For the very first blog post here, I want to address my motivation.
A good friend of mine recently shared:
“I have always feared executives. They always have an agenda and they have the power to hurt me. I have trusted very few executives in my career.”
Can you relate to that?
If you are an executive or a manager of any kind, there is authority baked into your role, and that very authority all-too-easily gets in the way of our human relationships. People are conditioned to follow people in positions of labeled authority, whether it is in their best interest or not. While it is one thing to be followed, it is an entirely different thing to be trusted. Early on in our journey on The Progressive CIO, it bears noting that this dynamic will be at the very heart of our discussions.
The notion of vulnerability is something that springs to mind, and there is a reason that I list it first on the values that you see on this site.
We are born vulnerable, and if we are lucky enough to grow past childhood into adulthood, it is our very vulnerability that encourages others to protect us, to guide us, and to groom us.
As adults, when we see a young adult, our minds seem to appreciate the independence of the creature who stands before us. We do not attempt to steer or offer guidance to that person in the same way we would an infant. You must recall the feelings you sometimes have when you speak with young adults who think they “know it all” — you know that nothing you could offer will give them what time and experience will.
As we grow, others around us are much less likely to guide us in the way we were when we were young…when we were vulnerable.
But if we can show vulnerability to others as adults — as leaders — something remarkable happens. If I say to someone:
I am afraid of something. I am lacking something. I need help with something. I am sad about something. I am confused about something.
…what happens? Others are more likely to step in to help me and to guide me, and I stand a much better chance of learning something as a result. Why is that? Because humans are so well-conditioned to help others who are willing to show vulnerability and ask for help. It is immediately relatable, because inside, we are all filled with doubts. We too often hide those doubts in the interest of looking confident. But that gets us absolutely nowhere good and is, in fact, the ultimate manifestation of the lack of true self-confidence.
Truly self-confident people know who they are inside. They can admit when they do not know something because they are not ashamed of it. Most importantly, they know that if they expose those vulnerabilities, they are much more likely to learn and grow through the help of others.
The fear of executives — of anybody in a position of authority — has a clear mitigation strategy for those who are feared: Develop the ability to show vulnerability at the times you are feeling vulnerable. You will help others to do the same, it will be easier for others to come to trust you, and you will see remarkable results in your teams, from those who elicit software requirements to those who provide help desk support. You will spark a chain reaction that will bring joy to those who you serve. We’ll talk in great depth about this in posts to come.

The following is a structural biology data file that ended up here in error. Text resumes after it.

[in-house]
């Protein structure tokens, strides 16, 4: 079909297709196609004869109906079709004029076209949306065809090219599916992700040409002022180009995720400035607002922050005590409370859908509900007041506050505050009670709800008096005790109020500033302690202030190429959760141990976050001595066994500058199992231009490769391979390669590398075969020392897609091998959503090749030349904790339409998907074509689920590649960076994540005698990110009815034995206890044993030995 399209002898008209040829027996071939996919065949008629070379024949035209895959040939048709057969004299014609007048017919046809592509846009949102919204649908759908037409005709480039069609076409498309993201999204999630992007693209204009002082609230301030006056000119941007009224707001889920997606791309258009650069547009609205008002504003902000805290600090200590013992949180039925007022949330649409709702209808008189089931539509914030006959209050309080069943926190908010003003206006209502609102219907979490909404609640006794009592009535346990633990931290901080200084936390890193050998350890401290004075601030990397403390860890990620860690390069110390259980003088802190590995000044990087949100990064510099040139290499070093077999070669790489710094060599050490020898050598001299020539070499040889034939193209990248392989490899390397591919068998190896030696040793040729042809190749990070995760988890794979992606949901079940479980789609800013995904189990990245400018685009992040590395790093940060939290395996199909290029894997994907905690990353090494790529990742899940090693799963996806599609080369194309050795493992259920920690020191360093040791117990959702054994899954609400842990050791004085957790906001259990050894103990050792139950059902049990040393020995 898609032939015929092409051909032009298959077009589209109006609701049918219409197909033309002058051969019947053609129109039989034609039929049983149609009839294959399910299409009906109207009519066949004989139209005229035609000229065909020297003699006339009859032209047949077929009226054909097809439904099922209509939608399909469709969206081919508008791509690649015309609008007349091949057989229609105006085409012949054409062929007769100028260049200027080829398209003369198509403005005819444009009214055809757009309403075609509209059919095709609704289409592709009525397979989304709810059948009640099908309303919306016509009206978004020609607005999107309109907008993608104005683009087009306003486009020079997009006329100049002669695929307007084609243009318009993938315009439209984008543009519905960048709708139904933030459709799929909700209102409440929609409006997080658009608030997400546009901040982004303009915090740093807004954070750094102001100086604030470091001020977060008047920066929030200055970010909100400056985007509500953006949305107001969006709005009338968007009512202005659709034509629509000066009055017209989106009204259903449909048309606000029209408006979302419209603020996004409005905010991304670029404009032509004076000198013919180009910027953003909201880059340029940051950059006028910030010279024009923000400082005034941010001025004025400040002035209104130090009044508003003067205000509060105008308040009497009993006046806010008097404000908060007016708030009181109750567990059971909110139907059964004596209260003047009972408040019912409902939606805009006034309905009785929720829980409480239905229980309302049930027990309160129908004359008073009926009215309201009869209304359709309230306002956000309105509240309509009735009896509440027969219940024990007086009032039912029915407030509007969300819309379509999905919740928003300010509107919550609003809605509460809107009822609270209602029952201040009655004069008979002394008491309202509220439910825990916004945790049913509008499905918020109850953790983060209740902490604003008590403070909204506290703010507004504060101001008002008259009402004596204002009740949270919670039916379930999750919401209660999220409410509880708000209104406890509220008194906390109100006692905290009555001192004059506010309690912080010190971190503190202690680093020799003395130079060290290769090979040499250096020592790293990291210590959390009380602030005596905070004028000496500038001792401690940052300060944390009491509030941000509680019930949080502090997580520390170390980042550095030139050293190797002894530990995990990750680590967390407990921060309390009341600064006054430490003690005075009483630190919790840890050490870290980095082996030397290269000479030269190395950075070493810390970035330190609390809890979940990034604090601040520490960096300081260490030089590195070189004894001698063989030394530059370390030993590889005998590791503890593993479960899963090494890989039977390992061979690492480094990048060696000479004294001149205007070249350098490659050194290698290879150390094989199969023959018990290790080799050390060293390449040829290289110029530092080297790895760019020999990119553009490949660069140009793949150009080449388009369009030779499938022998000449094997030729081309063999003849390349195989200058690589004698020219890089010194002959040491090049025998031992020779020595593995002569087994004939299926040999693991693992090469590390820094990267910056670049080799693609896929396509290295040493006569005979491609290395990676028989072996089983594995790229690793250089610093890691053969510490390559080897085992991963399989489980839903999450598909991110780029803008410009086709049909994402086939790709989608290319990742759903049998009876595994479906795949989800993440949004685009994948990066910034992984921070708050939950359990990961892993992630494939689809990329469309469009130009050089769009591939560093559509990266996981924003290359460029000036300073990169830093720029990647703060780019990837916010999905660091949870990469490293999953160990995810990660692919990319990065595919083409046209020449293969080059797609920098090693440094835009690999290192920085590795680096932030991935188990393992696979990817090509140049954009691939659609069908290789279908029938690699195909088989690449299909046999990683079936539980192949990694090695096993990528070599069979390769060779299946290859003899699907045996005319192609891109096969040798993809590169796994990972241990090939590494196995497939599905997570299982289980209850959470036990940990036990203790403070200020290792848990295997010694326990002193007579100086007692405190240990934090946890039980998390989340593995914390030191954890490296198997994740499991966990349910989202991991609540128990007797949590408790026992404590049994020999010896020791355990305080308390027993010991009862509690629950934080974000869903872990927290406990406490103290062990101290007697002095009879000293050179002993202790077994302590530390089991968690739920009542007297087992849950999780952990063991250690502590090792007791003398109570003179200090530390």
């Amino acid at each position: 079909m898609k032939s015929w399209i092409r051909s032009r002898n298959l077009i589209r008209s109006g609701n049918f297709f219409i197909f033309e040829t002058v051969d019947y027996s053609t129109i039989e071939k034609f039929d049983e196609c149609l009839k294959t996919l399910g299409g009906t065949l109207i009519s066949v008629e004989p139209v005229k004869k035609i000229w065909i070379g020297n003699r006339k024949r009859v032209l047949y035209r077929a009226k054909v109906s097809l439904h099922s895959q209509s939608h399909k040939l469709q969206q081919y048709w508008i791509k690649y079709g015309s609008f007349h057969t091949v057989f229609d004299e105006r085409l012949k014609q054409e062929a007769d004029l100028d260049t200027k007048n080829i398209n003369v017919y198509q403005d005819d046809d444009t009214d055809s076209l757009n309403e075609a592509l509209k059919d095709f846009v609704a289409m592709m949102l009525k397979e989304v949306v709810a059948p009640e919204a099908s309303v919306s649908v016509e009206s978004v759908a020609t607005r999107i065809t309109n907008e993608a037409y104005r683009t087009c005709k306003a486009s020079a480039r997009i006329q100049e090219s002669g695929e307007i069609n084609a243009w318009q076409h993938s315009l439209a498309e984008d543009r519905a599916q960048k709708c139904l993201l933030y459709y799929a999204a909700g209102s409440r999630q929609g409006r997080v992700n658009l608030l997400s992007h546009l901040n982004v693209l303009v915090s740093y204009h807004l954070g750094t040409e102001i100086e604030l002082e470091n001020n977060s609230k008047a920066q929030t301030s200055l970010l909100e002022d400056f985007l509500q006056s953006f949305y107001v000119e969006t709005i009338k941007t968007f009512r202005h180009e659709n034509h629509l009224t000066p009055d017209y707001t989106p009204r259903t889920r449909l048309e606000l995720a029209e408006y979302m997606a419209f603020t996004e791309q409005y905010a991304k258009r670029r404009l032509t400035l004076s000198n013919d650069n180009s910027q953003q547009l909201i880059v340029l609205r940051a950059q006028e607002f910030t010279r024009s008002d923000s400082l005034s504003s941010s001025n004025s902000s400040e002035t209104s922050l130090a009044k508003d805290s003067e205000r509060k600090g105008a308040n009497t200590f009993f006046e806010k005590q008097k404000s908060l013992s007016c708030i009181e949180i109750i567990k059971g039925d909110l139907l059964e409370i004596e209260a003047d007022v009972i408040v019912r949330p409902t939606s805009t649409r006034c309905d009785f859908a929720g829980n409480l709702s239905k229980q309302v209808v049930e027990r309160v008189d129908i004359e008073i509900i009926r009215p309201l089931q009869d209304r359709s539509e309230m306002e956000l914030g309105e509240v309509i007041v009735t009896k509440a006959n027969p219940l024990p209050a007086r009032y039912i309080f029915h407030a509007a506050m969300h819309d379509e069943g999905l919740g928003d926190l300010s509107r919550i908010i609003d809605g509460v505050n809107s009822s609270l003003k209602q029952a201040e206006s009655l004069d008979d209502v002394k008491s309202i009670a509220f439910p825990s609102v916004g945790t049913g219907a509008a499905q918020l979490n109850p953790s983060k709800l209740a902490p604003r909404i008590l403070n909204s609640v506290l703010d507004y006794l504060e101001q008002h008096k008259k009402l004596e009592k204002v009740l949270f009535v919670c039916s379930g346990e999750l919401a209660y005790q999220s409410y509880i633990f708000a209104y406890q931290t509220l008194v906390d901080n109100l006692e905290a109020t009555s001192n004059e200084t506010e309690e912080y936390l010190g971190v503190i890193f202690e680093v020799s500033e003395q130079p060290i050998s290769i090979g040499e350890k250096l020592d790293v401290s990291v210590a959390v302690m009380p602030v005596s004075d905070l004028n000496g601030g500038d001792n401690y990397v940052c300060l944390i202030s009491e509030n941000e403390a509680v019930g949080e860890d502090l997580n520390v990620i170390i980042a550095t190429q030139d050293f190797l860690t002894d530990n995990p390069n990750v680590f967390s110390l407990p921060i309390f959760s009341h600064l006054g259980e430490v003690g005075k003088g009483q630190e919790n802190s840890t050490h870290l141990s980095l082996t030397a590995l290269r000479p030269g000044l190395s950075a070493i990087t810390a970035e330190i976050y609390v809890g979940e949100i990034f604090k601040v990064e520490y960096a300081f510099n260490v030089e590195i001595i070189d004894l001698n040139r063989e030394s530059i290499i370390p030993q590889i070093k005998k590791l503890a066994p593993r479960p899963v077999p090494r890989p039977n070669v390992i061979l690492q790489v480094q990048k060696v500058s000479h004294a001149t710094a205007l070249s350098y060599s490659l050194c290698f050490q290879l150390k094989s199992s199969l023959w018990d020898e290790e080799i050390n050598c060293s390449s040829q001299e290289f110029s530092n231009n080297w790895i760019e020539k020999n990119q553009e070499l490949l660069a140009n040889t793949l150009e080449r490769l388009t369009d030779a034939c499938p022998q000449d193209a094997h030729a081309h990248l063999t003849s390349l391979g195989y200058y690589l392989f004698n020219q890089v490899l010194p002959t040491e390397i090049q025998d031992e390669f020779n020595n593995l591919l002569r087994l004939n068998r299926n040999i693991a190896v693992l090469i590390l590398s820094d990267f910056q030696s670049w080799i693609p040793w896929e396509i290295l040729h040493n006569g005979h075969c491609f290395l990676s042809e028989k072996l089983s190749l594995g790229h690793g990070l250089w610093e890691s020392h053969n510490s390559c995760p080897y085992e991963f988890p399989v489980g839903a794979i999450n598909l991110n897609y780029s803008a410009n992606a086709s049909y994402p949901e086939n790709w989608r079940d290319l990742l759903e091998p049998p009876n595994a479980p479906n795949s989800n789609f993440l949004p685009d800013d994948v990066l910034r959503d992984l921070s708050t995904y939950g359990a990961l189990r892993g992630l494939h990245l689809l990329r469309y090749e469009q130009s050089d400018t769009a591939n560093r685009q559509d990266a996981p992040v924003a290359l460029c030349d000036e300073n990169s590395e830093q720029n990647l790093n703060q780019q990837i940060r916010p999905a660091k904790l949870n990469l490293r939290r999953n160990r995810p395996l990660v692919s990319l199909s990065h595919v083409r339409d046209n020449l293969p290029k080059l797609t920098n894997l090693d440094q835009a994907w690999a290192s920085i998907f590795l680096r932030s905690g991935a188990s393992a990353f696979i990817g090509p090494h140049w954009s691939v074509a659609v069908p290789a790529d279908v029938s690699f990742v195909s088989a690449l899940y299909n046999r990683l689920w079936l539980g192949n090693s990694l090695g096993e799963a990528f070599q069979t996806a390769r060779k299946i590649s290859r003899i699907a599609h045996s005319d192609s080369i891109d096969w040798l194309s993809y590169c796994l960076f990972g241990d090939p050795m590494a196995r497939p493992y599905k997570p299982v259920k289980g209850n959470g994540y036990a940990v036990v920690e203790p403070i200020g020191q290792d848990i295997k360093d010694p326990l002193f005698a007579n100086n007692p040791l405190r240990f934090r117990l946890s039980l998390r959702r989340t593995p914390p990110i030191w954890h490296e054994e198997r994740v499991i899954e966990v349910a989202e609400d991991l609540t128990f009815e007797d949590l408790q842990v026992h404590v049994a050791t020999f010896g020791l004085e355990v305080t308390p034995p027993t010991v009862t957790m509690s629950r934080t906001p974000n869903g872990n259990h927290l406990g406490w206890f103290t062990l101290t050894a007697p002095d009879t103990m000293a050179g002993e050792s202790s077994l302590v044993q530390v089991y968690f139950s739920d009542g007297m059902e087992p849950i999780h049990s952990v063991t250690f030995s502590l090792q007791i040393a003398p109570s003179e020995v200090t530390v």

My angle for The Progressive CIO is to provide thoughtful discussions in print form that can be shared, digested, and considered by teams of technology leaders as they face their own challenges. The goal is to build a central repository of information that is easily available to help foster what I believe is a more rewarding approach to technology leadership.
The headline asks an interesting question, and I have an educated, but admittedly unscientific, answer: yes, men “get” impostor syndrome. All the time.
What Catherine Bennett describes as “the association of authority with traditionally male exhibitions of extreme assurance” is, from my perspective, the defining mark of a deeply-buried case of male impostor syndrome.
What does true self-confidence look like?
Is it the way that Donald Trump or Boris Johnson or David Cameron or Vladimir Putin behave?
Conversely, what about when Ronald Reagan admitted his mistakes in the Iran-Contra scandal? Or when George H. W. Bush apologized for raising taxes? Or when John F. Kennedy took responsibility for the Bay of Pigs invasion?
Are those illustrations of weakness, or of strength?
Friends, true self-confidence is marked by the ability to openly admit mistakes or lack of knowledge…true self-confidence is all about vulnerability and humility.
Why might you not want to admit mistakes? Do you feel that it might amplify a certain lack of ability, and that others might think less of you? Both of these are strong indicators of personal insecurity. If you are afraid to admit mistakes, you are, by definition, afraid of people knowing your weaknesses. All signs point to some amount of impostor syndrome at this point.
The difference between female and male instances of impostor syndrome, I think, is that women seem to feel more comfortable exploring their weaknesses at a liminal level than men do. Men instead tend to pelt their insecurities down into subliminal territory, creating strong compensating facades of synthesized self-confidence, perhaps powered through the unique delusion of testosterone.
What man (or woman) who cannot admit mistakes and take corrective actions does so for any reason other than fear?
And what could that man or woman be afraid of, other than people beginning to see chinks in their armor?